Santa Clara County looks for volunteers to tally unhoused population
A homeless encampment at Columbus Park in San Jose is pictured in this file photo.

    After canceling the homeless count in 2021, Santa Clara County is looking for volunteers to help gather census data next month.

    The biennial count is critical for understanding the homelessness crisis and identifying the needs of people on the streets. The county opted to defer the 2021 count due to COVID-19. Advocates said the lack of information has left the region without a clear picture of how bad the pandemic has exacerbated the crisis.

    “There’s a pressure for us to do this right this year,” said Shaunn Cartwright, an unhoused advocate and founder of Unhoused Response Group. “We need to count every person, every tent and every car.”

    Cartwright has spent the pandemic aiding camps that have grown in size and visibility across the county. She met new people, and families, on each visit.

    The tally, which involves volunteers scouring streets, tents and underpasses to physically count unhoused residents, is part of a federal requirement for Santa Clara County to receive funding. The numbers also help inform local lawmakers on how to best offer services.

    The county has scheduled this year’s count on Feb. 23 and 24. Volunteers need to be vaccinated and are encouraged to sign up in groups to prevent spreading the new COVID variant.

    Applied Survey Research, a consultant company, will manage the census and produce a report that will be published later this year.

    The last “point-in-time” census happened in 2019, where the number of homeless residents jumped 31% compared to the 2017 count—from 7,394 people to 9,706. San Jose saw an increase of 42% over the same period.

    Those who’re experiencing homelessness are skeptical about the count.

    “I don’t know how they’ll get an accurate count,” Scott Largent, a homeless advocate who lives in an RV near the Spring and Hedding streets encampment, told San José Spotlight. “People have been pushed in different directions because of the sweeps, and they are going deeper and deeper into areas where they can’t be found.”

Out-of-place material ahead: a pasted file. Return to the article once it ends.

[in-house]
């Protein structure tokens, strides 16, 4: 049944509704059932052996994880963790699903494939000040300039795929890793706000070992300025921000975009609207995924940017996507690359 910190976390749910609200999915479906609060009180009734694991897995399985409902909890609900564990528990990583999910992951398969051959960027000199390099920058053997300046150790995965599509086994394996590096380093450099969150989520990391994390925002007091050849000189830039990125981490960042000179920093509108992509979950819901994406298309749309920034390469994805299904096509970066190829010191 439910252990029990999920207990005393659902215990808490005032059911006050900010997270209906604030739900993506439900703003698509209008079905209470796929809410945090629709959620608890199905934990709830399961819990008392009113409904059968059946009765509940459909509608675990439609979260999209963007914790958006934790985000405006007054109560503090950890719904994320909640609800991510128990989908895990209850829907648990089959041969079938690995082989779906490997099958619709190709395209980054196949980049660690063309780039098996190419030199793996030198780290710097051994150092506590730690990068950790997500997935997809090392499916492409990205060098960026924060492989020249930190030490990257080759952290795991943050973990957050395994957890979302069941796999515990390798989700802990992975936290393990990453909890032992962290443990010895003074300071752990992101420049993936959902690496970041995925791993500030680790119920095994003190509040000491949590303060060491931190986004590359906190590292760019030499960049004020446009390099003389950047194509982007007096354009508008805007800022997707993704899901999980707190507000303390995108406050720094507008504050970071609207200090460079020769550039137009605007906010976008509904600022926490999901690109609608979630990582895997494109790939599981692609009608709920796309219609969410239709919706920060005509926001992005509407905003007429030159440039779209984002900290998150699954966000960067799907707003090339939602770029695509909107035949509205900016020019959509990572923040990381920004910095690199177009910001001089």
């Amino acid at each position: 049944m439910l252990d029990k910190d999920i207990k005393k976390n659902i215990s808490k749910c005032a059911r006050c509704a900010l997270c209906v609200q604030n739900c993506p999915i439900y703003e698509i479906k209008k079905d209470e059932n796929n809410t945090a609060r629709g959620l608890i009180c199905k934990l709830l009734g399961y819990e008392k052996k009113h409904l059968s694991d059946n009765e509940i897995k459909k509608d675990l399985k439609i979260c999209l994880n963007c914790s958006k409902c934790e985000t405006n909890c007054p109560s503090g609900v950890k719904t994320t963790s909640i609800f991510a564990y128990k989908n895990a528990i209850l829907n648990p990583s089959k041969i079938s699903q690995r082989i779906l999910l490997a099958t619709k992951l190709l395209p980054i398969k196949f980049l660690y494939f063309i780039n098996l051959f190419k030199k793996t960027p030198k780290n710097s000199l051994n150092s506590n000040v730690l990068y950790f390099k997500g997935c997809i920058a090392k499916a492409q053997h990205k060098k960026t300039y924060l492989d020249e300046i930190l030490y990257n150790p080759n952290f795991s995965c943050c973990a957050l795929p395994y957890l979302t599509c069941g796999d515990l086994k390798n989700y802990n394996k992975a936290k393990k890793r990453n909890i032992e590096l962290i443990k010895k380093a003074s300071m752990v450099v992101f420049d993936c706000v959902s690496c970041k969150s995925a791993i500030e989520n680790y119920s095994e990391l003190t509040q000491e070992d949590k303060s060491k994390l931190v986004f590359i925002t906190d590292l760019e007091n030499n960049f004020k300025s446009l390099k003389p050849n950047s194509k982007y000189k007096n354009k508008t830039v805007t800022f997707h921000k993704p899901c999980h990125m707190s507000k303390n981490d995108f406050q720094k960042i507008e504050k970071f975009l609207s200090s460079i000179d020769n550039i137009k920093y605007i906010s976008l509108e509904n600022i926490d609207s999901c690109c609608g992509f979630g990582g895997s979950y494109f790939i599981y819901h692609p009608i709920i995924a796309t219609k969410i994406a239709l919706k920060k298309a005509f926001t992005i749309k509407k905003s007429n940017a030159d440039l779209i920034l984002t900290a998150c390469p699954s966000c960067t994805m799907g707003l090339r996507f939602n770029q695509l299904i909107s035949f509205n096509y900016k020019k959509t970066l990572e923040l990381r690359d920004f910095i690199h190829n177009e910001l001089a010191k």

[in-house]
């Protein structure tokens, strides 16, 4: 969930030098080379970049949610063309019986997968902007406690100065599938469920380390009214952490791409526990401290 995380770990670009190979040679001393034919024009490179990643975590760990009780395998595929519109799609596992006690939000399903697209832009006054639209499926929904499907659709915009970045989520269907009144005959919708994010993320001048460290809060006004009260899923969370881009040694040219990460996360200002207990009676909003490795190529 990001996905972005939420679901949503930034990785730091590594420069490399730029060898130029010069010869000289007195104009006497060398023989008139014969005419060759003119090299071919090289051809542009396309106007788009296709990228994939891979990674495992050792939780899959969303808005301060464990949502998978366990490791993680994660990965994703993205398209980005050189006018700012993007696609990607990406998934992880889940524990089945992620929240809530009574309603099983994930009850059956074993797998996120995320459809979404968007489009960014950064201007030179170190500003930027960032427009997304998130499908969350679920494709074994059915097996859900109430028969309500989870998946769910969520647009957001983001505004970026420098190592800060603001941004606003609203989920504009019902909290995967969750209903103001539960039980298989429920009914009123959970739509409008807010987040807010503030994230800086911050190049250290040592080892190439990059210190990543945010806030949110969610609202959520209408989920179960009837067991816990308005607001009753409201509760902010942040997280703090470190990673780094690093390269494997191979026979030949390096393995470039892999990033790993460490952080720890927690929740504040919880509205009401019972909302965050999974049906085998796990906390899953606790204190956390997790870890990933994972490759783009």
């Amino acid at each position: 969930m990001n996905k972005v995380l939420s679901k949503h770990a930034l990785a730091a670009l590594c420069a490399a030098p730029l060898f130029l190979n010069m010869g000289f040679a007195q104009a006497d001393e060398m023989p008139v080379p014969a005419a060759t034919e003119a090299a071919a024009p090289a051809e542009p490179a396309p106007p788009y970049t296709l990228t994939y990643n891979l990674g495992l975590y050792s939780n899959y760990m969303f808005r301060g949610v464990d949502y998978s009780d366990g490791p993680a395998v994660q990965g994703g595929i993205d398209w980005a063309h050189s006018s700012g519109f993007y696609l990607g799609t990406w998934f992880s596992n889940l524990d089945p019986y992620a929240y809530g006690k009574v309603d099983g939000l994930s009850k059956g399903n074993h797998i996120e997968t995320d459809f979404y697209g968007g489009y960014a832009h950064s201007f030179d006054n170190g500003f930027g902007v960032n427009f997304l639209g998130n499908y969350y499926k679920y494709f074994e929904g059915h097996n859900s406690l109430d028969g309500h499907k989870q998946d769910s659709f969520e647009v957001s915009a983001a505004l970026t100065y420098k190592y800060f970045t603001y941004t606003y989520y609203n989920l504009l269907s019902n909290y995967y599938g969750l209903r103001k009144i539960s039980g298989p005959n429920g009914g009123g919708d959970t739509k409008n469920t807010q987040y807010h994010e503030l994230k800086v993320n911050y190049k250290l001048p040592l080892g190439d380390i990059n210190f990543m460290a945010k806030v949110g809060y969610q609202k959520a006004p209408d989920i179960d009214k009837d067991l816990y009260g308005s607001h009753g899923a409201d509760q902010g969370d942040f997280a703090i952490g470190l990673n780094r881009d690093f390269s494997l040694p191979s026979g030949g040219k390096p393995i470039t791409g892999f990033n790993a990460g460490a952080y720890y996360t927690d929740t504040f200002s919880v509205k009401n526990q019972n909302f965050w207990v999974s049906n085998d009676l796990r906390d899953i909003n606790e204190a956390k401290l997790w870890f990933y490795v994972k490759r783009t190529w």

Local lawmakers have raced to find solutions to what San Jose Mayor Sam Liccardo called the “city’s greatest failure.”

    Cities are looking to provide more interim housing through motel and hotel rooms and prefabricated modular homes, while advocates are pushing the county to open its fairgrounds for unhoused residents. In September, San Jose unveiled an ambitious goal of reducing homelessness by 20% by next year. Santa Clara County also has a plan to end homelessness by 2025, but those plans have drawn skepticism from those who have waited years and seen little results.

    While it’s unclear how many people have fallen into homelessness since 2019, both Cartwright and Largent said the number will be exponentially higher.

    “I think we’re going to see more seniors, families and first-time homeless in this count,” Cartwright said.

    Homeless deaths reached a new high in Santa Clara County last year, where 250 people on the streets lost their lives. More than 140 of those deaths were seniors, signaling a “silver tsunami,” Cartwright said.

    John Connery, who’s leading the census effort for Applied Survey Research, said at a community meeting in December that the group is working with local schools to connect with families and college students on the streets—groups that have been undercounted in the past. Connery didn’t respond to an inquiry about the census.

    Click here to sign up to volunteer in assisting with the count. For more information about the county’s “point-in-time” census and past reports, click here.

    Contact Tran Nguyen at [email protected] or follow @nguyenntrann on Twitter.

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